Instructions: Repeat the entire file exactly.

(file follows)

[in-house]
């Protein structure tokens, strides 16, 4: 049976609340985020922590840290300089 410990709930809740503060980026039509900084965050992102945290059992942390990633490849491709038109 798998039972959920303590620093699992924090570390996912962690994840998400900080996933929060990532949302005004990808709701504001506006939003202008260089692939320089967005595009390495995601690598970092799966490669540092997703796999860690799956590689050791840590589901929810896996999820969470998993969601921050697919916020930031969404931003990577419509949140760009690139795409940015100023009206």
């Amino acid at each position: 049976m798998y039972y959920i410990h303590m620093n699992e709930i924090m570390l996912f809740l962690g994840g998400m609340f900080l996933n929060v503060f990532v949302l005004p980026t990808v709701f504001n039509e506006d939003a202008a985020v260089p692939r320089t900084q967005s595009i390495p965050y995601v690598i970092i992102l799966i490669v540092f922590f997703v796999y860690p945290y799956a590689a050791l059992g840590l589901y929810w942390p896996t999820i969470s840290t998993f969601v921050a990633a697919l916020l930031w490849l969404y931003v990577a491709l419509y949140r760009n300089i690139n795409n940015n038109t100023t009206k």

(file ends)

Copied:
[in-house]
């Protein structure tokens, strides 16, 4: 049976609340985020922590840290300089 410990709930809740503060980026039509900084965050992102945290059992942390990633490849491709038109 798998039972959920303590620093699992924090570390996912962690994840998400900080996933929060990532949302005004990808709701504001506006939003202008260089692939320089967005595009390495995601690598970092799966490669540092997703796999860690799956590689050791840590589901929810896996999820969470998993969601921050697919916020930031969404931003990577419509949140760009690139795409940015100023009206």
């Amino acid at each position: 049976m798998y039972y959920i410990h303590m620093n699992e709930i924090m570390l996912f809740l962690g994840g998400m609340f900080l996933n929060v503060f990532v949302l005004p980026t990808v709701f504001n039509e506006d939003a202008a985020v260089p692939r320089t900084q967005s595009i390495p965050y995601v690598i970092i992102l799966i490669v540092f922590f997703v796999y860690p945290y799956a590689a050791l059992g840590l589901y929810w942390p896996t999820i969470s840290t998993f969601v921050a990633a697919l916020l930031w490849l969404y931003v990577a491709l419509y949140r760009n300089i690139n795409n940015n038109t100023t009206k």